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Learning Rust with CAP (Part 2)


In the first blog post I’ve given you a first overview of the Rust programming language and have shown you some examples of my basic implementation of the SAP Cloud Application Programming Model (CAP) in Rust.

Now let’s examine why Rust is so different from other programming languages. All the features shown before are not new, but borrowed from other languages, and that’s just fine. One doesn’t always have to reinvent the wheel.

But there’s one thing where Rust stands out: The borrow checker.
I told you before that Rust doesn’t have a garbage collector and you as a programmer don’t have to deal with manual memory management. But how does this work, is this some kind of magic? The answer is simple if you follow these concepts.
(I follow along the guide of the official Rust book)


The Rust compiler constantly checks these ownership rules:

  • Each value in Rust has a variable that’s called its owner.
  • There can only be one owner at a time.
  • When the owner goes out of scope, the value will be dropped.

This is very intuitive, but how does this work in practice?
First we need to introduce the stack and the heap.

Stack and Heap

In many programming languages (including Rust) you have several parts of memory: The stack and the heap. The stack follows the “last in, first out” principle, that means you can push data onto the stack and the last data you push will be popped off. All data on the stack must have a fixed size, so things like a vector of unknown size must be stored elsewhere. This is where the heap comes into the picture. It’s a less organised space where the memory allocator needs to find an empty space to store your data, this is called allocating. On the stack you then store a pointer to that place on the heap. Since the stack doesn’t need an allocator, including all of its bookkeeping shenanigans, it’s faster to store data. It’s also faster to read data on the stack as the processor doesn’t need to follow a pointer and jump around in memory.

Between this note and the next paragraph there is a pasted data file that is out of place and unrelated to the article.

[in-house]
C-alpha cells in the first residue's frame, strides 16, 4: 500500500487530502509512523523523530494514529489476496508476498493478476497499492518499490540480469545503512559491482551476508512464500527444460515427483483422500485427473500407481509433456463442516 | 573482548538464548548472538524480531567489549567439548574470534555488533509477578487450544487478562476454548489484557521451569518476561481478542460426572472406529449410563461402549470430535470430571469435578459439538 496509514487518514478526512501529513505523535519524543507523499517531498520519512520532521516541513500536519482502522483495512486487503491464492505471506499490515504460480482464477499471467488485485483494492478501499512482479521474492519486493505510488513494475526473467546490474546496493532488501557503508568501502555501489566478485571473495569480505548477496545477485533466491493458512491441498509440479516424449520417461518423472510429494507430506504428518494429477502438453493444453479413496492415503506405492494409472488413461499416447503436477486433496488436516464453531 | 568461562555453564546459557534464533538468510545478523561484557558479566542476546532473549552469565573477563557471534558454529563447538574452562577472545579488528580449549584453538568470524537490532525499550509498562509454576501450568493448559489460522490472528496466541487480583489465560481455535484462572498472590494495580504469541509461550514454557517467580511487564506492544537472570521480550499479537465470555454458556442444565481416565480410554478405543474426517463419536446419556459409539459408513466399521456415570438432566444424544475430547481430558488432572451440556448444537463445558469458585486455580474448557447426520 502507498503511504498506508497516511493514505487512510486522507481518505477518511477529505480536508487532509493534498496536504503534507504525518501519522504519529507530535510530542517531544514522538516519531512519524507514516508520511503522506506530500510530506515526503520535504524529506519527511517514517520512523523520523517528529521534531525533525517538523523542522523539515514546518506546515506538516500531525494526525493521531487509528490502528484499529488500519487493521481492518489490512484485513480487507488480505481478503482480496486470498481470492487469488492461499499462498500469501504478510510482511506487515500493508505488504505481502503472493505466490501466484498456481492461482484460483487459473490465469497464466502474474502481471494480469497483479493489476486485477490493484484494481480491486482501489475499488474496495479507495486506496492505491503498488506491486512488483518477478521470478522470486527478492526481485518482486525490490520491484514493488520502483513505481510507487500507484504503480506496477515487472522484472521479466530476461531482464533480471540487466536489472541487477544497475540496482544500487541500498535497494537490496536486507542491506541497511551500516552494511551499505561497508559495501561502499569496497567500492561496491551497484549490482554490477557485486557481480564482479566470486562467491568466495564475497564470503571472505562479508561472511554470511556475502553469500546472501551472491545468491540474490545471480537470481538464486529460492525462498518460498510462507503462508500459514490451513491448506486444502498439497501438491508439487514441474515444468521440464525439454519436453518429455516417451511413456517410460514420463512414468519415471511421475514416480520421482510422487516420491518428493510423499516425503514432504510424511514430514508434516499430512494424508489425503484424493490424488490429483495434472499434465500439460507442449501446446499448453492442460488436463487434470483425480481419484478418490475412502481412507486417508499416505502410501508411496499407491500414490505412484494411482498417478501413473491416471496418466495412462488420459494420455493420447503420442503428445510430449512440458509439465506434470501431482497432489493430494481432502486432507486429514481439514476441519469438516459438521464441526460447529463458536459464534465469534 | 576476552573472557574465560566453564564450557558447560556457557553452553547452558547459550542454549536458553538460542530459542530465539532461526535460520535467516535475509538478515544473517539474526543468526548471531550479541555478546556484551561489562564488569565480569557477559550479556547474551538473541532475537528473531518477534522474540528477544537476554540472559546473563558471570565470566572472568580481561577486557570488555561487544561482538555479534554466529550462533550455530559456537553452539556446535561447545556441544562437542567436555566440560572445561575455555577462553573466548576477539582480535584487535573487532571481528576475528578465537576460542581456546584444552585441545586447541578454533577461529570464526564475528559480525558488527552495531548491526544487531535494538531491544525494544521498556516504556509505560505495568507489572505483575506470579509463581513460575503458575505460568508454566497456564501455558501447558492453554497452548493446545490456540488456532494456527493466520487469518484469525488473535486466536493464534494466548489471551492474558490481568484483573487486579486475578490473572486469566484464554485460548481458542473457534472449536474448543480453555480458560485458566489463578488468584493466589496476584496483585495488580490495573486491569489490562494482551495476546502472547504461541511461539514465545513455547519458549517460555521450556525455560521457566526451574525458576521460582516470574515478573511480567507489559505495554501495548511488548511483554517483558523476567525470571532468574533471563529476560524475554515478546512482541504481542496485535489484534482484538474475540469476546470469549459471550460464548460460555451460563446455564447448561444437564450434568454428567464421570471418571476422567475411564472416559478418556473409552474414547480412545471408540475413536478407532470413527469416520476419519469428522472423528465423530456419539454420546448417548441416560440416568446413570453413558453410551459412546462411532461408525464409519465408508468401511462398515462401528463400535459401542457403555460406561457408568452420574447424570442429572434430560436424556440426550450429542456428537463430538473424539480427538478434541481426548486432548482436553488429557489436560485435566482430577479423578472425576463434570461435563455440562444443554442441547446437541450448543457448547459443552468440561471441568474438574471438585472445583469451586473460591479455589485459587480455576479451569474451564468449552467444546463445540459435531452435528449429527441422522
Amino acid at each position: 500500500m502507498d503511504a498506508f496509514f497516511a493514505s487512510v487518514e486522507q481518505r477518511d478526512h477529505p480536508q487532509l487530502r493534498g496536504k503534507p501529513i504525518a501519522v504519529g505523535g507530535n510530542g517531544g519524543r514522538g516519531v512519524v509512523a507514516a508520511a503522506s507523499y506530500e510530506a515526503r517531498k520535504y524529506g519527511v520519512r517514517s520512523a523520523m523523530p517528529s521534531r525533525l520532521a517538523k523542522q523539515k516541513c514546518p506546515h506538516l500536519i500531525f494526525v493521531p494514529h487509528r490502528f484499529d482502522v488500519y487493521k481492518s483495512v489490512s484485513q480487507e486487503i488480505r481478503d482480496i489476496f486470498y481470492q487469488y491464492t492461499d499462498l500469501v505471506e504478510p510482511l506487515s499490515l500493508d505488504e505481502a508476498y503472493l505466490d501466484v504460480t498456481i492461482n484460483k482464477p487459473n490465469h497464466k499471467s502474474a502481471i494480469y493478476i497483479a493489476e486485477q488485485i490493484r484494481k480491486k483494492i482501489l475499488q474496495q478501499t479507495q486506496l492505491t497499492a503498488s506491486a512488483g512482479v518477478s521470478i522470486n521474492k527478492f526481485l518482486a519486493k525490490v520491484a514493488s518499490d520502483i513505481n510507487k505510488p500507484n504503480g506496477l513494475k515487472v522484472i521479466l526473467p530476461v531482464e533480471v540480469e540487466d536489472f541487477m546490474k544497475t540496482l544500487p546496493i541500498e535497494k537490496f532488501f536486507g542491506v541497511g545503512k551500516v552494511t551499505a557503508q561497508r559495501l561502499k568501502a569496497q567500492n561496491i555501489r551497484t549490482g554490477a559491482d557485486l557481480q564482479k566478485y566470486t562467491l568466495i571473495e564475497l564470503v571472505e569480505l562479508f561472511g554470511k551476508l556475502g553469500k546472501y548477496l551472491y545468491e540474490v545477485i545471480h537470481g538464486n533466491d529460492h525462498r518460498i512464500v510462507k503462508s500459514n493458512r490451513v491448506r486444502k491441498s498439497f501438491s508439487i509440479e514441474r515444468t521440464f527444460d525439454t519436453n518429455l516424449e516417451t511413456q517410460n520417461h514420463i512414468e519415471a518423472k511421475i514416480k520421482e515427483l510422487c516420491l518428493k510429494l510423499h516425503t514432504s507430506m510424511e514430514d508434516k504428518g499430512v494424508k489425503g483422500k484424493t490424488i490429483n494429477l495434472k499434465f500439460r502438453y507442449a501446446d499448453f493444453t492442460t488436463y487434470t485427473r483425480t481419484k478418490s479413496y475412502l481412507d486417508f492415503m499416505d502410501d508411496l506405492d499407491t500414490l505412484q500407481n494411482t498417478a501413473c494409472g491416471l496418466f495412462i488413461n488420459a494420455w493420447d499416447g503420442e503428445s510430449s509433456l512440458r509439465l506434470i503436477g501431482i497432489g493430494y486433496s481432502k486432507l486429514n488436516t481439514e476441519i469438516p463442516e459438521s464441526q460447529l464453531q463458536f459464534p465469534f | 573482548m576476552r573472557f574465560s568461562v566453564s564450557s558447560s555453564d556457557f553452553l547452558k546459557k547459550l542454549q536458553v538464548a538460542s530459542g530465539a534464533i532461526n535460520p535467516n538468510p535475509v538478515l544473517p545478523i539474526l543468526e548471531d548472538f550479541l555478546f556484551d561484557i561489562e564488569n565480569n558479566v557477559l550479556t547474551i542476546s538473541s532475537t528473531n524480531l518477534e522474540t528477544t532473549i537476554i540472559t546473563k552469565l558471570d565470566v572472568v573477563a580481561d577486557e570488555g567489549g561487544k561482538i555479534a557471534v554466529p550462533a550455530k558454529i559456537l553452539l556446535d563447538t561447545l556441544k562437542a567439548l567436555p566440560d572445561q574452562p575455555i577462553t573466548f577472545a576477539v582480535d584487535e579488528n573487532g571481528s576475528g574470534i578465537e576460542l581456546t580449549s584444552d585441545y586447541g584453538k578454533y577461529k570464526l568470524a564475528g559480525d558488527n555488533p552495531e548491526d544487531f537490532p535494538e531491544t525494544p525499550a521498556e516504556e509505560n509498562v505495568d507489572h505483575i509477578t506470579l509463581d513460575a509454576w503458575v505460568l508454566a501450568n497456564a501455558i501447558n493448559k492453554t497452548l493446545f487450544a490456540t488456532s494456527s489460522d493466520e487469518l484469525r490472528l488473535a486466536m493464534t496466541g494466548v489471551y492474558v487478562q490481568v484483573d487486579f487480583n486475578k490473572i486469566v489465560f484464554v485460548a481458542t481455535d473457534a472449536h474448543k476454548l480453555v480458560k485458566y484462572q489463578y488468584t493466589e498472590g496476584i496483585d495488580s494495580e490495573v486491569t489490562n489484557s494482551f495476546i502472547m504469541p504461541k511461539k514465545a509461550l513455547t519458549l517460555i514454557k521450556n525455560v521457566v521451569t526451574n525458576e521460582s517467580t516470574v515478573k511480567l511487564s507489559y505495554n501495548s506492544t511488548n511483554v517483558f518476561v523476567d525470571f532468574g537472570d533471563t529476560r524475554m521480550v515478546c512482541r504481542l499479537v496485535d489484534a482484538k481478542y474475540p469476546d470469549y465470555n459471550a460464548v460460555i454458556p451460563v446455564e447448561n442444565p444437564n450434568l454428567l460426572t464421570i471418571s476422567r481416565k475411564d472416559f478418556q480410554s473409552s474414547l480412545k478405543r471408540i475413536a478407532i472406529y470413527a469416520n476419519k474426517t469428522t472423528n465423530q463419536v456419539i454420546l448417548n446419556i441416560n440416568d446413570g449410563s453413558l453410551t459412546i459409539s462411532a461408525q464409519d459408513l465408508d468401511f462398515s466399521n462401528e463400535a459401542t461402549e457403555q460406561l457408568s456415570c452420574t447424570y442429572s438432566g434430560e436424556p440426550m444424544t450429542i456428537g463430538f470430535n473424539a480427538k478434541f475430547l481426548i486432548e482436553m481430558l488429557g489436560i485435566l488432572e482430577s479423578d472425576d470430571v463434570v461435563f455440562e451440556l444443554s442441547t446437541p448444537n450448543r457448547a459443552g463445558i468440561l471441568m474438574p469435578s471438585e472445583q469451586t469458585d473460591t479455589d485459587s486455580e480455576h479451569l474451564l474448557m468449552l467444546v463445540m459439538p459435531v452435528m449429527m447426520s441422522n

Now let’s look at the ownership principles in action, consider data on the stack:

let s1 = 5; // i32 has a fixed size so data is stored on the stack
let s2 = s1; // this performs a copy because s1 is a primitive fixed-sized type
println!("s1: {}, s2: {}", s1, s2) // works

Now let’s consider data on the heap:

let h1 = String::from("hello"); // this type's memory can grow so it must be stored on the heap
let h2 = h1; // this is not a copy, just a pointer to the same data on the heap
println!("h1: {}, h2: {}", h1, h2) // not allowed

This code would lead to the very helpful compiler error:

error[E0382]: borrow of moved value: `h1`
--> src/
2 | let h1 = String::from("hello");
| -- move occurs because `h1` has type `std::string::String`, which does not implement the `Copy` trait
3 | let h2 = h1;
| -- value moved here
4 | println!("h1: {}, h2: {}", h1, h2)
| ^^ value borrowed here after move

With multiple owners, the compiler wouldn’t know if the respective memory should be freed if the variable goes out of scope. Also there would be uncontrolled mutations leading to many nasty bugs, for example “use-after-free”. A detailed look into memory-safety bugs and how Rust can eliminate them can be found in this paper.